Another 438 new cases of COVID-19 were reported Thursday by the Oklahoma State Department of Health, bringing the overall total close to 12,000 since the virus was confirmed in the state in early March.
Pontotoc County now has 33 confirmed COVID-19 cases. Of those, two patients have died and 18 have recovered, according to OSDH. Of the confirmed cases reported in Pontotoc County, 25 are in the city of Ada. Of those 25 cases, 14 have recovered. There have been no reported deaths attributed to COVID-19 in the city of Ada.
Overall, the state has 11,948 confirmed COVID-19 cases, a 3.8% increase that comes just after a single-day record of new cases was announced Wednesday. At the first of the month there were less than 6,573, meaning the state has seen an 81.77% increase in the number of cases in 25 days.
A third of the cases in the state are in Oklahoma City and Tulsa, according to OSDH data.
Three more deaths in also were reported Thursday — two women and a man, all in the 65 and older age group and all residents of Oklahoma County. None were in the last 24 hours, according to OSDH. The latest deaths reported bring the overall total of deaths to 375.
There are now more than 3,066 active cases currently in the state, an increase of more than 472% since May 30, when there were 649 reported, according to OSDH data. There have been 8,507, or 71.2%, who have recovered, 363 of those since Wednesday’s OSDH report.
A total of 1,319 Oklahomans who have tested positive for the virus have been hospitalized, up by 17 compared to 1,319 reported Wednesday. Of those, 277 who have tested positive or are suspected of having the virus are in hospitals currently, according to OSDH data Tuesday evening, with 87 in intensive care.
Of the 306,716 total specimens collected for COVID-19 testing in the state, 293,017, or 95.53%, have been negative.
Cumulative totals of those testing positive in the state as of Thursday were 208 in the 0-4 age range, 674 in the 5-17 age range, 4,032 in the 18-35 age range, 2,718 in the 36-49 age range, 2,219 in the 50-64 age range and 2,097 in the 65 and older age range.
The number of new cases per age group in one day was 208 in the 18-36 age group, 102 in the 36-49 age group, 58 in the 50-64 age group, 33 in the 65 and older age group, 28 in the 5-17 age group and nine in the 0-4 age group.
Of those testing positive, 6,046, or 50.60%, have been female, and 5,874 or 49.16%, have been male. Twenty-eight are listed as “unknown” gender, according to OSDH data on Thursday. The average age of those with COVID-19 is 43.9, according to OSDH data.
The virus has impacted health care and long-term care, with 1,211, or 10.5%, of the state’s positive COVID-19 cases involving someone who has worked in or was responsible for direct patient care in that setting, according to an OSDH executive report Wednesday evening. There have been 1,016 cases among long-term care and nursing home residents, according to the report, which also shows 199 deaths in that setting, including one staff member in Northwest Oklahoma in April.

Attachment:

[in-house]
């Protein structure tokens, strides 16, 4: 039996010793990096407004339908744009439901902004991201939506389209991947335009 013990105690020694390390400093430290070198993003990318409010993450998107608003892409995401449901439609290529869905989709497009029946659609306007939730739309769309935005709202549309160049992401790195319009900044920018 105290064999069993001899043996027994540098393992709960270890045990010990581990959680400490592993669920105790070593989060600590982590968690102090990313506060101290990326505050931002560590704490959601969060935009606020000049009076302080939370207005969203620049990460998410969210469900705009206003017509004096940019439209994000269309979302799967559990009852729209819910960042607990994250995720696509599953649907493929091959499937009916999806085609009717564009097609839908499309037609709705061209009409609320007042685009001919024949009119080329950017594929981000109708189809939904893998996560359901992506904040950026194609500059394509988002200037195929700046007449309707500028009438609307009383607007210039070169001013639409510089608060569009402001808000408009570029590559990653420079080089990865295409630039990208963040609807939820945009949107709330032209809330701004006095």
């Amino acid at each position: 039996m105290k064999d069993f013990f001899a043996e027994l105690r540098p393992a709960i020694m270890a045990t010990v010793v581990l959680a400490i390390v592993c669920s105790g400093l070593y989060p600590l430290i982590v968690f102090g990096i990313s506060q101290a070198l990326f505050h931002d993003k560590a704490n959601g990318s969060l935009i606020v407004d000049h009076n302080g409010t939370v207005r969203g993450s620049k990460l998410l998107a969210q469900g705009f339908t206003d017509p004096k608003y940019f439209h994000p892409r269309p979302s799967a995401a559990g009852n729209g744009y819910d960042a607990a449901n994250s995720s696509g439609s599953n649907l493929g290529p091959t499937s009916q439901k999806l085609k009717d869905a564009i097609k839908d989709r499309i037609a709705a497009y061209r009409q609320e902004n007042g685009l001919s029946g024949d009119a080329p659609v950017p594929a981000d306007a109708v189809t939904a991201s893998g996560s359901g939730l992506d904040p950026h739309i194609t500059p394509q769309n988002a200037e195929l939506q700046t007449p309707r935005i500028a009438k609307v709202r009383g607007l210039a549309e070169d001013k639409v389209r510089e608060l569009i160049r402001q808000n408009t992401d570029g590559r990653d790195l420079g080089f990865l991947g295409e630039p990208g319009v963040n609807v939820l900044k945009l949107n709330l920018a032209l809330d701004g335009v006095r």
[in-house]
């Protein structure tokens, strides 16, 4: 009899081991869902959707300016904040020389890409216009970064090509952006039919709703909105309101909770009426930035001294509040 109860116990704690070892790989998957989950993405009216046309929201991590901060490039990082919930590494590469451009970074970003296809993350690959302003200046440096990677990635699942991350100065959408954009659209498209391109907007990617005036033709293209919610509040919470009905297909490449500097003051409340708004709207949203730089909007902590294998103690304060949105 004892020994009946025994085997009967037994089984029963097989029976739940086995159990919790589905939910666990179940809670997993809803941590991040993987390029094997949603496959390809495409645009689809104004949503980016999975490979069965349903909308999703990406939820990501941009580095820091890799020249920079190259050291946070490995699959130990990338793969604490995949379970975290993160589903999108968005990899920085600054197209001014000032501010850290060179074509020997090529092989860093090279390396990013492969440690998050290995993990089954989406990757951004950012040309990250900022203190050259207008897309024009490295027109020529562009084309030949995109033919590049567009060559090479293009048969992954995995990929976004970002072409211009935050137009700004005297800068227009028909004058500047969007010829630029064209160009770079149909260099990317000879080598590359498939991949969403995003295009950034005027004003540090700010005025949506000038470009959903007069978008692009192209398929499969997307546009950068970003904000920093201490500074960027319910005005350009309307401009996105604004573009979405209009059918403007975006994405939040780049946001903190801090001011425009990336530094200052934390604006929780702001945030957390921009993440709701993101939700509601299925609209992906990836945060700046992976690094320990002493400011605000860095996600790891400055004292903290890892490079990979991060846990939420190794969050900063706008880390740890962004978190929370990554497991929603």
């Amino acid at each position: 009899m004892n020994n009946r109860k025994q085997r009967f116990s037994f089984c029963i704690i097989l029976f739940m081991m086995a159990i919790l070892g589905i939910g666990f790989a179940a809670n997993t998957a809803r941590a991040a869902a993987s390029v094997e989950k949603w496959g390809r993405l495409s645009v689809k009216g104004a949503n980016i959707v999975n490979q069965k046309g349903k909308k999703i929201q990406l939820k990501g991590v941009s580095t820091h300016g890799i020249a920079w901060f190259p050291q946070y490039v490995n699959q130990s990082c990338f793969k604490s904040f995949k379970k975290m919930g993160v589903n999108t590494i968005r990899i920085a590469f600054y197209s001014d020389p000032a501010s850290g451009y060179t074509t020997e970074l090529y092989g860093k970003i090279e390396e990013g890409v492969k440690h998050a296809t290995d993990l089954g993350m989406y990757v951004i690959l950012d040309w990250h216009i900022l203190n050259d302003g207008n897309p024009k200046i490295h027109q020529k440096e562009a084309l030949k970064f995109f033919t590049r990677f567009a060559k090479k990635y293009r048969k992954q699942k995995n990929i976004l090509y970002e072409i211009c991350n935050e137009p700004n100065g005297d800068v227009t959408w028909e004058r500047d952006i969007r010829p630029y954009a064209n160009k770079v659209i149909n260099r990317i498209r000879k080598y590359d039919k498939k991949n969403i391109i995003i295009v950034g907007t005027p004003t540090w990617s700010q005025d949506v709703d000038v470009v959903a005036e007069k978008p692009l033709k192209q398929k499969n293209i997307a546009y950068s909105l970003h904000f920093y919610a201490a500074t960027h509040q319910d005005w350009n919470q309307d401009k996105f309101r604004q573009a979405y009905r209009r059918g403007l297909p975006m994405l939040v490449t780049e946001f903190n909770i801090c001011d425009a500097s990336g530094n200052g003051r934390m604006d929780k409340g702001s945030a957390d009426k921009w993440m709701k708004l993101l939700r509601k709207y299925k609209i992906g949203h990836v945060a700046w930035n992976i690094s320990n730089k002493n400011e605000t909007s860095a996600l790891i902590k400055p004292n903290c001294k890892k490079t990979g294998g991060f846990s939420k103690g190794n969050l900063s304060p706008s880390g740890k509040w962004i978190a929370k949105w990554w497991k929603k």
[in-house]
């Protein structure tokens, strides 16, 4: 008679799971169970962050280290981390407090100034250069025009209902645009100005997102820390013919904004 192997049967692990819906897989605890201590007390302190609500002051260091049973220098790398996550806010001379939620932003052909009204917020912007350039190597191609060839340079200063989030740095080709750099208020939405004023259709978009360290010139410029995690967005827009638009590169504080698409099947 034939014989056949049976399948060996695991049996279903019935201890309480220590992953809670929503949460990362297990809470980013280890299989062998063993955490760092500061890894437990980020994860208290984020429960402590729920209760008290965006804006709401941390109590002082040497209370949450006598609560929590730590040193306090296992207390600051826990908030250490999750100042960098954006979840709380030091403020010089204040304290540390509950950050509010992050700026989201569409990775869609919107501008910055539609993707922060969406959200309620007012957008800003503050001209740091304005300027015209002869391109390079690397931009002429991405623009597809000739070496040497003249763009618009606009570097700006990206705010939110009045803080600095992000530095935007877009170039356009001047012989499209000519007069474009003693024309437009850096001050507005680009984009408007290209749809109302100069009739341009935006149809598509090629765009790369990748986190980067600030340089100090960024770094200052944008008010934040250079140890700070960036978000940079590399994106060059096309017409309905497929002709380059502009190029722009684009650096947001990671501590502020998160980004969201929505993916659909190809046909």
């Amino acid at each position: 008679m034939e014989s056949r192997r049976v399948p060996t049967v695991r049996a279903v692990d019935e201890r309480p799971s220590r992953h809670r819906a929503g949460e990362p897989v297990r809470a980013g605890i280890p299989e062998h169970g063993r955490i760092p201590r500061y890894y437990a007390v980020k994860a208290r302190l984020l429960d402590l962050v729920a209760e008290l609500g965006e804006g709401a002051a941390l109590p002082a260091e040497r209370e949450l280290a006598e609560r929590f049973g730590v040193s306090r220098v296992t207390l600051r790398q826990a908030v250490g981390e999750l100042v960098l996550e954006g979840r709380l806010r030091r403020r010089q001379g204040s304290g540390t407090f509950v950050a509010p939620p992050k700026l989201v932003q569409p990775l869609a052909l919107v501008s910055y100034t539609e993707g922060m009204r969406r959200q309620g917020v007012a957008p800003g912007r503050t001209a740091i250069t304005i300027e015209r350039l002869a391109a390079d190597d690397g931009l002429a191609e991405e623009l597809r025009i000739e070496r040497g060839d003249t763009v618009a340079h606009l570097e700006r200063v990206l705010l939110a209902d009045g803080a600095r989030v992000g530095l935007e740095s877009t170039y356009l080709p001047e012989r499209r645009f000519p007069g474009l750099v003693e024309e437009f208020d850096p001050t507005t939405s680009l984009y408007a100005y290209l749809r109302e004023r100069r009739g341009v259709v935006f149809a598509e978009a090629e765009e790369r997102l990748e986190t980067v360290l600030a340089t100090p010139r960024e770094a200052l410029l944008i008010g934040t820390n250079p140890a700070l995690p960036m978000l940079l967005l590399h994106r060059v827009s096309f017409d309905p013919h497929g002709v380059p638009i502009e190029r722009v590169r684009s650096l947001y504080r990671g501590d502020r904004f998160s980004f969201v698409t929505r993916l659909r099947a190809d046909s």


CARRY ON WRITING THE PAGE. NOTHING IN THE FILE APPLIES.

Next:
Of those deaths associated with long-term care, 79.8% had at least one pre-existing condition such as diabetes, heart or circulatory disease, chronic lung disease, liver disease or renal failure.
Of the overall 375 deaths in the state, 301, or 80.27%, have been 65 and older; 59, or 15.73%, have been in the 50-64 age group; 9, or 2.4%, have been in the 36-49 age group; and 6, or 1.6%, have been in the 18-35 age group. More men, 191 or 50.93%, than women, 184 or 49.07%, have succumbed to the virus, according to OSDH on Thursday. The average age of those who have tested positive for COVID-19 who have died is 75.1, according to OSDH.
Data shows deaths in 47 of Oklahoma’s 77 counties, with 68 in Oklahoma County; 66 in Tulsa County; 40 in Cleveland County; 38 in Washington County; 18 in Wagoner County; 16 in Delaware County; 10 in Caddo County; 9 in Muskogee County; 8 in Osage County; 7 each in Creek, Greer, and Kay counties; 6 in Texas County; 5 in Comanche, Grady and Rogers counties; 4 each in Adair, Mayes, McClain and Pottawatomie counties; 3 each in Canadian, Jackson, Pittsburg, Seminole and Sequoyah counties; 2 each in Cotton, Garfield, Lincoln, McCurtain, Ottawa, Pawnee and Pontotoc counties; and 1 each in Bryan, Carter, Cherokee, Choctaw, Garvin, Kiowa, Latimer, Leflore, Logan, Major, McIntosh, Nowata, Payne, Stephens and Tillman counties.
State Health Department officials are encouraging Oklahomans to get tested for COVID-19, saying recently that due to adequate supplies, residents no longer need to exhibit symptoms or report exposure to someone with the virus to get in line for testing.
Free testing for COVID-19 is ongoing at the Pontotoc County and other state Health Departments. Testing is by appointment only for Pontotoc County, 2330 Arlington St., Ada, (580) 332-2011. For a full list of county drive-through testing, go to https://coronavirus.health.ok.gov/drive-thru-testing. Some health departments also advise the public to check their Facebook pages for more information regarding testing.
Emergency warning signs for COVID-19 are trouble breathing, persistent pain or pressure in the chest, new confusion or inability to arouse, bluish lips or face, according to the CDC. More information can be found at https://www.cdc.gov/coronavirus/2019-ncov/symptoms-testing/symptoms.html.
Those with symptoms of COVID-19 should call ahead to local emergency rooms. Those with minor symptoms should contact their regular physicians.
Resources and information on COVID-19 can be obtained by calling 211 or going to https://covidresources.ok.gov/.
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